Leaders from across the Detroit area and the Wayne State University community, including former Board of Governors, community members, students and alumni, gathered Tuesday morning at Walker-Miller Energy Services in the New Center Area to urge the Wayne State University Board of Governors to end its ongoing feud with President M. Roy Wilson.
The group, whose message largely supported Wilson, feels the infighting has threatened the university’s reputation and future. Wayne State University is one of the fastest-improving university in the nation among public universities with more than 10,000 students and its graduation rates have nearly doubled between 2011 and 2017. Many feel it is because of Wilson’s leadership, becoming president in 2013.
“Sadly, at a time when the university’s leader should be taking a victory lap, a faction of Wayne State’s Board of Governors continue to threaten the institution’s reputation with public and bitter attacks on the university’s president, and their fellow board members,” said Gerald Smith, a community activist and former WSU lecturer. “We are not here to take sides. We are simply here to ask the board to work together to resolve their differences in a way that does not continue to embarrass this important institution.”
The group, which included former Detroit Mayor Dennis W. Archer, came together after several actions by a small group of the Wayne State Board of Governors created a rift at the university. One instance included several board members feeling slighted by the Heart of Detroit Tuition Pledge, after they were informed of it hours before its unveiling. Months of infighting hit its peak with an attempt earlier this month to fire Wilson by the four board members who have been battling him. The chair of the board, Kim Trent, and others said it was not a formal meeting, so no vote was taken.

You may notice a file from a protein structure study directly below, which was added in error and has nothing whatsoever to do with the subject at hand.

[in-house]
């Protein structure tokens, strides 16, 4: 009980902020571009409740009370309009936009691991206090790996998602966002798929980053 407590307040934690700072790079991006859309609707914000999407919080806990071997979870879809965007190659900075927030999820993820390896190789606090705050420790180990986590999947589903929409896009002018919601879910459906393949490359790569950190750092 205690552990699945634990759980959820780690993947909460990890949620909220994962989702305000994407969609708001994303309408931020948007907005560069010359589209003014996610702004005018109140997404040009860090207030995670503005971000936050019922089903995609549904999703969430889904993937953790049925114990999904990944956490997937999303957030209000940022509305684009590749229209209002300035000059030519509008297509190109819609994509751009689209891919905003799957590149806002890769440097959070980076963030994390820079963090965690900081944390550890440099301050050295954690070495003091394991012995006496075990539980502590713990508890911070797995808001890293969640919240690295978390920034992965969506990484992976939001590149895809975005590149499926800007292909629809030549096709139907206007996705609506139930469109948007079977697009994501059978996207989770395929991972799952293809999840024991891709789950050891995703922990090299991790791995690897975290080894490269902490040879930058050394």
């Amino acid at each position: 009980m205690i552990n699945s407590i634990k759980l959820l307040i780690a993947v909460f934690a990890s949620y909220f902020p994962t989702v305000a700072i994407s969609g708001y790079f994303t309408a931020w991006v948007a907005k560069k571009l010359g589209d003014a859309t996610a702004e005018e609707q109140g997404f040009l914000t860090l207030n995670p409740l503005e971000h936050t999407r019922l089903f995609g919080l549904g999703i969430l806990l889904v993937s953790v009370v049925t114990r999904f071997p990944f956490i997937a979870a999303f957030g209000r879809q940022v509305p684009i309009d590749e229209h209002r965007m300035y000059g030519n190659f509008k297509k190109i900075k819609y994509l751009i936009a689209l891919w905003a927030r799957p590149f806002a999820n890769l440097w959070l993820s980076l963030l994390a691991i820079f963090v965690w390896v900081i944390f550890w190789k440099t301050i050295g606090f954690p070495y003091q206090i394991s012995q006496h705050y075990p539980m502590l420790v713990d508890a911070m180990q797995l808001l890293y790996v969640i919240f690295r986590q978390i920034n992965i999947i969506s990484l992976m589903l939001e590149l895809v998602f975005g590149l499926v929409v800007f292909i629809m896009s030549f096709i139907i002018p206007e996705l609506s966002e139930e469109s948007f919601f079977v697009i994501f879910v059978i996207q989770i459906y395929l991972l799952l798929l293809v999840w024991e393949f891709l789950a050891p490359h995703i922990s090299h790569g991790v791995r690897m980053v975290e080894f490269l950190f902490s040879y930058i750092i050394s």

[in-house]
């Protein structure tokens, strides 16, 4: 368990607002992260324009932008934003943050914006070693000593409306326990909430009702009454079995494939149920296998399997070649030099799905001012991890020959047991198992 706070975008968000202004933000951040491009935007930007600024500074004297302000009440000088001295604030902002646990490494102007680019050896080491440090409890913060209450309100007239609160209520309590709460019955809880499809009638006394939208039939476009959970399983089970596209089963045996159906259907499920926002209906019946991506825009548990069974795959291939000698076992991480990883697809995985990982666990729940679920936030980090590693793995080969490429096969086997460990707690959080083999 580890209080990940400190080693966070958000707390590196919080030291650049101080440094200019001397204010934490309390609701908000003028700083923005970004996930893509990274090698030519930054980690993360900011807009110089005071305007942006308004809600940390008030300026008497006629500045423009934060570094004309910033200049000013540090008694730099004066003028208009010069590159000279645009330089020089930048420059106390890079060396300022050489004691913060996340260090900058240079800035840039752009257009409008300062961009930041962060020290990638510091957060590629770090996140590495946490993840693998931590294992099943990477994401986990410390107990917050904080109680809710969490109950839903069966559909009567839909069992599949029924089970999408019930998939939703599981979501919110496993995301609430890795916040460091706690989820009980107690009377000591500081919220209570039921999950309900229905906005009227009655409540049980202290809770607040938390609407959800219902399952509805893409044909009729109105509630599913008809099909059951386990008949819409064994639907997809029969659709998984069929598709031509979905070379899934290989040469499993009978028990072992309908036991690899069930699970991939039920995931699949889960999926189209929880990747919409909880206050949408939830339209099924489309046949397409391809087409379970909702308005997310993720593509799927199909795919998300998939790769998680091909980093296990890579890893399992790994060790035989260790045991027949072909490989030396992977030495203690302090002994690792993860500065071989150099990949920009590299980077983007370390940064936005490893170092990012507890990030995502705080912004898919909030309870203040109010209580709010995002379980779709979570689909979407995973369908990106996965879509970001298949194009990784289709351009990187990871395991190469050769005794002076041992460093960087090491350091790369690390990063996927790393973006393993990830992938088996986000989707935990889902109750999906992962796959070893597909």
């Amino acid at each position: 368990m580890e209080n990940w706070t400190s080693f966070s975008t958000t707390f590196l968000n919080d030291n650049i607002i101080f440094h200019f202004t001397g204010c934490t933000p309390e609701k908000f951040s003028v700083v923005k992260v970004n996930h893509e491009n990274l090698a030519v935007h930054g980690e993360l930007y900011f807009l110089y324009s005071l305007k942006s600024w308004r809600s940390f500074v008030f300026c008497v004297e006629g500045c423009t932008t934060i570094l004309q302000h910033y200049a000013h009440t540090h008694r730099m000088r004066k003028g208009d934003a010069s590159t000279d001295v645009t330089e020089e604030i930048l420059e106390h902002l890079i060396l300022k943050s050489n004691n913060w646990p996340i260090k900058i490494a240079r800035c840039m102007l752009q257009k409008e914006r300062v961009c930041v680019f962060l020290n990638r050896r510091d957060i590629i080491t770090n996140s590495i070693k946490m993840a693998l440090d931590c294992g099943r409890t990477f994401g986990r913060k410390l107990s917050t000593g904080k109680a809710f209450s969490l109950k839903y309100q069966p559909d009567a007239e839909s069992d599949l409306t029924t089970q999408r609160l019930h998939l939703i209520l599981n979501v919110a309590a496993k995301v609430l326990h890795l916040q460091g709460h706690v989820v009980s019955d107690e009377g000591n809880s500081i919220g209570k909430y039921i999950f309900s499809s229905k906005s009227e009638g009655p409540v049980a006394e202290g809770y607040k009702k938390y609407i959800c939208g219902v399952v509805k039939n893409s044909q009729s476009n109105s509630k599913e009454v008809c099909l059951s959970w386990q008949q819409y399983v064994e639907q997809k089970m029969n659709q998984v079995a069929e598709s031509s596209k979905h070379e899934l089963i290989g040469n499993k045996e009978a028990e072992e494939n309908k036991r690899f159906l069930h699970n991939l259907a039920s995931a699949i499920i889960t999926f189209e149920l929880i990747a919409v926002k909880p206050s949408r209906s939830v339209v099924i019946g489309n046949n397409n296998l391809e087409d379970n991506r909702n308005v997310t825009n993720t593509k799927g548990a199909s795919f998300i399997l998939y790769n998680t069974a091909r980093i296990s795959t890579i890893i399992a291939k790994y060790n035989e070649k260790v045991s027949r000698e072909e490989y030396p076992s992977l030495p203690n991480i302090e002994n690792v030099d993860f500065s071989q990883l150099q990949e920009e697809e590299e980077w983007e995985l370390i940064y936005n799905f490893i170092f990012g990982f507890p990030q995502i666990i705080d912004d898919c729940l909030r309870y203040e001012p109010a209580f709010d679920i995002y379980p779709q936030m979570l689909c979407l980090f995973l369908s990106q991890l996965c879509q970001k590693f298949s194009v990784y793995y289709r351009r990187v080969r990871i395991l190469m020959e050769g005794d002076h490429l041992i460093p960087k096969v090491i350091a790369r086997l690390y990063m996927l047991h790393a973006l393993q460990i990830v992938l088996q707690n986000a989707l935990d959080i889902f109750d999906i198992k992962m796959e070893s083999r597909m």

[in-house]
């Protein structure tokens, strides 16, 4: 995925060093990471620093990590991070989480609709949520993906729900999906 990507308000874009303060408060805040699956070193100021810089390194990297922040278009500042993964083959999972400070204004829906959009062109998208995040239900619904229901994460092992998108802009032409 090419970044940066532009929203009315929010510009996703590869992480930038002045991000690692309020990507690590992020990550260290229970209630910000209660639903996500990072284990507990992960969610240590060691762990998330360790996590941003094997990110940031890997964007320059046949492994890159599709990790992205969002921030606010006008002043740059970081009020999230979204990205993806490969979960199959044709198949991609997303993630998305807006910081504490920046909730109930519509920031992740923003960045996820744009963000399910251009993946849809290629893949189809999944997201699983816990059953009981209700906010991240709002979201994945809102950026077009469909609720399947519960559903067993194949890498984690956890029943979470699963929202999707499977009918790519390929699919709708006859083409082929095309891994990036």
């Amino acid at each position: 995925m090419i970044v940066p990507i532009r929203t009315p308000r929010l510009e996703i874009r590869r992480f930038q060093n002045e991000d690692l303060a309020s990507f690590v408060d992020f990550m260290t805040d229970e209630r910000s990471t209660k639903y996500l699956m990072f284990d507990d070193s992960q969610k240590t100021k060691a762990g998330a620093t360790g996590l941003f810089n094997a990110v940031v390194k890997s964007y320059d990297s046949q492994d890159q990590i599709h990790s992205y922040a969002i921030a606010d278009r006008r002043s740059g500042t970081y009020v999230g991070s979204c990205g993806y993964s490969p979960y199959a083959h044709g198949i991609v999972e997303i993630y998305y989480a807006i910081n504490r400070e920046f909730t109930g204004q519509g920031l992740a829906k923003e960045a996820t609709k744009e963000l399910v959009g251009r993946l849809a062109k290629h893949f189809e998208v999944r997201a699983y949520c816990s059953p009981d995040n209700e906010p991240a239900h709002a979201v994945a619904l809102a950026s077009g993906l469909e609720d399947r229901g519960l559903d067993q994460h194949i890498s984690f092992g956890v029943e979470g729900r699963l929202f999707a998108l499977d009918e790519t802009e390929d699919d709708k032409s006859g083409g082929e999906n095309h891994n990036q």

“As chair of the search committee for Dr. Wilson, I want to say how disappointed I am in some of the board members,” said former governor Gary Pollard at the press conference. “Dr. Wilson’s accomplishments to this point are exactly why he was recruited to come to Wayne State and no one would want to come to this university after this kind of disruption.”
Pollard began his speech by reading an email from one of the larger donors to Wayne State, Mort Harris, who donated $10 million in 2017 to assist students in attending medical school at Wayne State.
“He is a wonderful asset for the university and deserves the thanks and support of the Board of Governors and the broader community,” Harris’ email said of Wilson.
With Wayne State being in the middle of a city that is 80 percent Black and serves nearly 4,000 Black students, Jeremiah Wheeler, president of the Black Student Union at Wayne State, said there are more pressing issues the board needs to be focusing on.
“It’s really unproductive to have conversations like this and divisiveness at our university,” he said. “We have other things that deserve attention, and this is elementary politics. We need to be focused more on the students and how our lives and experiences can be bettered at Wayne State.”
Kamilia Landrum works across the street from Walker-Miller Energy Services as the executive director of the Detroit Branch NAACP and said she is concerned about the board’s action at the university. She received her master’s degree from Wayne State in 2015.
“We have seen a divided Detroit. We have seen divided institutions,” Landrum said. “We know what the outcome is. We also have seen a unified Detroit and we have seen unified institutions, and we know what that outcome is. Let us stand together and support our president, Roy Wilson. Let us stand together and protect our Wayne State University. Let us stand together in unity.”